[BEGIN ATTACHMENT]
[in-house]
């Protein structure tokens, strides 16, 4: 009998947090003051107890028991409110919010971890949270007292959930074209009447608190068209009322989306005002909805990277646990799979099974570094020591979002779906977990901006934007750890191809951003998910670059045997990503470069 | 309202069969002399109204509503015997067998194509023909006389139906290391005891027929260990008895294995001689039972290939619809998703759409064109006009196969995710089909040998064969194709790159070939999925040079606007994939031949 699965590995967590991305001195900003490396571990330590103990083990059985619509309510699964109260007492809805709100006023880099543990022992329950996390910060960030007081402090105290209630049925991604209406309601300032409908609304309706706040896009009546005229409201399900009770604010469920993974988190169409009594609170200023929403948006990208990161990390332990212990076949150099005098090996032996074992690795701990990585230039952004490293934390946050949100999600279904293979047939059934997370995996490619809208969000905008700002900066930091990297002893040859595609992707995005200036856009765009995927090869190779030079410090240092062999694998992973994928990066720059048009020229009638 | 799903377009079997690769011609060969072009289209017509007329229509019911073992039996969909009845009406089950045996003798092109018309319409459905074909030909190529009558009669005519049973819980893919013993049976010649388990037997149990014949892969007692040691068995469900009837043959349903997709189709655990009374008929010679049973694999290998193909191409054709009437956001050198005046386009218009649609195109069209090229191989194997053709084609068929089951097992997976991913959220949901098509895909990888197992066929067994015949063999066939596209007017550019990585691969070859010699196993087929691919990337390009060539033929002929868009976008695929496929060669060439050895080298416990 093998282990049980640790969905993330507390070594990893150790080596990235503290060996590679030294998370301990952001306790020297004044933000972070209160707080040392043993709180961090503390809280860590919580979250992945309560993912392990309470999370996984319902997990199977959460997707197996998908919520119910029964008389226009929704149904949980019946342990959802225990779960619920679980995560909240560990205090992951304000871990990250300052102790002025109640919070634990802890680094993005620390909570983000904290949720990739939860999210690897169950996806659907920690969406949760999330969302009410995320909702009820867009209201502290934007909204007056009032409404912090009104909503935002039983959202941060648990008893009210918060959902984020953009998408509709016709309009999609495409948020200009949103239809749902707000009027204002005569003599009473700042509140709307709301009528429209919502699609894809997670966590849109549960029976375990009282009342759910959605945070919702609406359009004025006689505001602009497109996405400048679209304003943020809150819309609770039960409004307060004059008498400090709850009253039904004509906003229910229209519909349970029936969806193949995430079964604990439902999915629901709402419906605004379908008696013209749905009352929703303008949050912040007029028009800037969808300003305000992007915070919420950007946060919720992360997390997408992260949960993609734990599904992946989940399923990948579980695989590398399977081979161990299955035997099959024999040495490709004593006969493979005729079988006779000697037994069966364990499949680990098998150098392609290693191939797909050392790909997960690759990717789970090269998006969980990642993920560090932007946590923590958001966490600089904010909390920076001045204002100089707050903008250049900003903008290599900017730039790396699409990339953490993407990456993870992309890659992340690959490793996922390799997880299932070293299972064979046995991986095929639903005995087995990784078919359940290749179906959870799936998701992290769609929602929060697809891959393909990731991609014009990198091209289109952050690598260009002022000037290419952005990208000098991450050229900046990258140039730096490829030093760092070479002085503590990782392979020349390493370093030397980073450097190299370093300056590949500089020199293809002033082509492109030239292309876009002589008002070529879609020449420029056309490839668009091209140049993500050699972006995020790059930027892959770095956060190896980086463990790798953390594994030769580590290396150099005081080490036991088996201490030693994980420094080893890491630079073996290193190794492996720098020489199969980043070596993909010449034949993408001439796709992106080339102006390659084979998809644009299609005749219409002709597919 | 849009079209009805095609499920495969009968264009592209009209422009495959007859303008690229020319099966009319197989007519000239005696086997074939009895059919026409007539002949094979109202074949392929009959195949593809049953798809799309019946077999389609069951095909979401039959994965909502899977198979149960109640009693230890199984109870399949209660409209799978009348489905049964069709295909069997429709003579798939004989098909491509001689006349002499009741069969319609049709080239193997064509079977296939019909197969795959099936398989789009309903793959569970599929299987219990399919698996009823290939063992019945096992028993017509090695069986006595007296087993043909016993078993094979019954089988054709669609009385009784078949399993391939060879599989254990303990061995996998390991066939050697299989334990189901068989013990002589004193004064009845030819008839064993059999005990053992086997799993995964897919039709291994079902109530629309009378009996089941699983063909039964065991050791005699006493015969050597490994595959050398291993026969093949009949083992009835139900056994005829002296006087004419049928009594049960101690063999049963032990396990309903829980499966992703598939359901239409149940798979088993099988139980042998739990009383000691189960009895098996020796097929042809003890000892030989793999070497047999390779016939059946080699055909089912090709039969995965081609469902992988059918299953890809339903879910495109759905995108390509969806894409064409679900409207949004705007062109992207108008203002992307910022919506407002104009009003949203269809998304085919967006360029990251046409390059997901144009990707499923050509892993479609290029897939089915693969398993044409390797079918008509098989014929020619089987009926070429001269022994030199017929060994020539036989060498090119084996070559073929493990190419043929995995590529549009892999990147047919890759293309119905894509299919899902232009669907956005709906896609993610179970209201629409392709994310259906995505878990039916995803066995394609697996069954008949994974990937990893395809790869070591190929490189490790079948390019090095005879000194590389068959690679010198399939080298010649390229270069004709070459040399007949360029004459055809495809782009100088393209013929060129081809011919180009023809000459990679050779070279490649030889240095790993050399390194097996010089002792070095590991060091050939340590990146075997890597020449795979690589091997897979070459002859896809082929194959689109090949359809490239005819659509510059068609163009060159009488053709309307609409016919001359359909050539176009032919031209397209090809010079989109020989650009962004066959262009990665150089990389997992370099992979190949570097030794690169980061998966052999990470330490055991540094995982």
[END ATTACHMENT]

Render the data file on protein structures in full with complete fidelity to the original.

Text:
[in-house]
């Protein structure tokens, strides 16, 4: 009998947090003051107890028991409110919010971890949270007292959930074209009447608190068209009322989306005002909805990277646990799979099974570094020591979002779906977990901006934007750890191809951003998910670059045997990503470069 | 309202069969002399109204509503015997067998194509023909006389139906290391005891027929260990008895294995001689039972290939619809998703759409064109006009196969995710089909040998064969194709790159070939999925040079606007994939031949 699965590995967590991305001195900003490396571990330590103990083990059985619509309510699964109260007492809805709100006023880099543990022992329950996390910060960030007081402090105290209630049925991604209406309601300032409908609304309706706040896009009546005229409201399900009770604010469920993974988190169409009594609170200023929403948006990208990161990390332990212990076949150099005098090996032996074992690795701990990585230039952004490293934390946050949100999600279904293979047939059934997370995996490619809208969000905008700002900066930091990297002893040859595609992707995005200036856009765009995927090869190779030079410090240092062999694998992973994928990066720059048009020229009638 | 799903377009079997690769011609060969072009289209017509007329229509019911073992039996969909009845009406089950045996003798092109018309319409459905074909030909190529009558009669005519049973819980893919013993049976010649388990037997149990014949892969007692040691068995469900009837043959349903997709189709655990009374008929010679049973694999290998193909191409054709009437956001050198005046386009218009649609195109069209090229191989194997053709084609068929089951097992997976991913959220949901098509895909990888197992066929067994015949063999066939596209007017550019990585691969070859010699196993087929691919990337390009060539033929002929868009976008695929496929060669060439050895080298416990 093998282990049980640790969905993330507390070594990893150790080596990235503290060996590679030294998370301990952001306790020297004044933000972070209160707080040392043993709180961090503390809280860590919580979250992945309560993912392990309470999370996984319902997990199977959460997707197996998908919520119910029964008389226009929704149904949980019946342990959802225990779960619920679980995560909240560990205090992951304000871990990250300052102790002025109640919070634990802890680094993005620390909570983000904290949720990739939860999210690897169950996806659907920690969406949760999330969302009410995320909702009820867009209201502290934007909204007056009032409404912090009104909503935002039983959202941060648990008893009210918060959902984020953009998408509709016709309009999609495409948020200009949103239809749902707000009027204002005569003599009473700042509140709307709301009528429209919502699609894809997670966590849109549960029976375990009282009342759910959605945070919702609406359009004025006689505001602009497109996405400048679209304003943020809150819309609770039960409004307060004059008498400090709850009253039904004509906003229910229209519909349970029936969806193949995430079964604990439902999915629901709402419906605004379908008696013209749905009352929703303008949050912040007029028009800037969808300003305000992007915070919420950007946060919720992360997390997408992260949960993609734990599904992946989940399923990948579980695989590398399977081979161990299955035997099959024999040495490709004593006969493979005729079988006779000697037994069966364990499949680990098998150098392609290693191939797909050392790909997960690759990717789970090269998006969980990642993920560090932007946590923590958001966490600089904010909390920076001045204002100089707050903008250049900003903008290599900017730039790396699409990339953490993407990456993870992309890659992340690959490793996922390799997880299932070293299972064979046995991986095929639903005995087995990784078919359940290749179906959870799936998701992290769609929602929060697809891959393909990731991609014009990198091209289109952050690598260009002022000037290419952005990208000098991450050229900046990258140039730096490829030093760092070479002085503590990782392979020349390493370093030397980073450097190299370093300056590949500089020199293809002033082509492109030239292309876009002589008002070529879609020449420029056309490839668009091209140049993500050699972006995020790059930027892959770095956060190896980086463990790798953390594994030769580590290396150099005081080490036991088996201490030693994980420094080893890491630079073996290193190794492996720098020489199969980043070596993909010449034949993408001439796709992106080339102006390659084979998809644009299609005749219409002709597919 | 849009079209009805095609499920495969009968264009592209009209422009495959007859303008690229020319099966009319197989007519000239005696086997074939009895059919026409007539002949094979109202074949392929009959195949593809049953798809799309019946077999389609069951095909979401039959994965909502899977198979149960109640009693230890199984109870399949209660409209799978009348489905049964069709295909069997429709003579798939004989098909491509001689006349002499009741069969319609049709080239193997064509079977296939019909197969795959099936398989789009309903793959569970599929299987219990399919698996009823290939063992019945096992028993017509090695069986006595007296087993043909016993078993094979019954089988054709669609009385009784078949399993391939060879599989254990303990061995996998390991066939050697299989334990189901068989013990002589004193004064009845030819008839064993059999005990053992086997799993995964897919039709291994079902109530629309009378009996089941699983063909039964065991050791005699006493015969050597490994595959050398291993026969093949009949083992009835139900056994005829002296006087004419049928009594049960101690063999049963032990396990309903829980499966992703598939359901239409149940798979088993099988139980042998739990009383000691189960009895098996020796097929042809003890000892030989793999070497047999390779016939059946080699055909089912090709039969995965081609469902992988059918299953890809339903879910495109759905995108390509969806894409064409679900409207949004705007062109992207108008203002992307910022919506407002104009009003949203269809998304085919967006360029990251046409390059997901144009990707499923050509892993479609290029897939089915693969398993044409390797079918008509098989014929020619089987009926070429001269022994030199017929060994020539036989060498090119084996070559073929493990190419043929995995590529549009892999990147047919890759293309119905894509299919899902232009669907956005709906896609993610179970209201629409392709994310259906995505878990039916995803066995394609697996069954008949994974990937990893395809790869070591190929490189490790079948390019090095005879000194590389068959690679010198399939080298010649390229270069004709070459040399007949360029004459055809495809782009100088393209013929060129081809011919180009023809000459990679050779070279490649030889240095790993050399390194097996010089002792070095590991060091050939340590990146075997890597020449795979690589091997897979070459002859896809082929194959689109090949359809490239005819659509510059068609163009060159009488053709309307609409016919001359359909050539176009032919031209397209090809010079989109020989650009962004066959262009990665150089990389997992370099992979190949570097030794690169980061998966052999990470330490055991540094995982």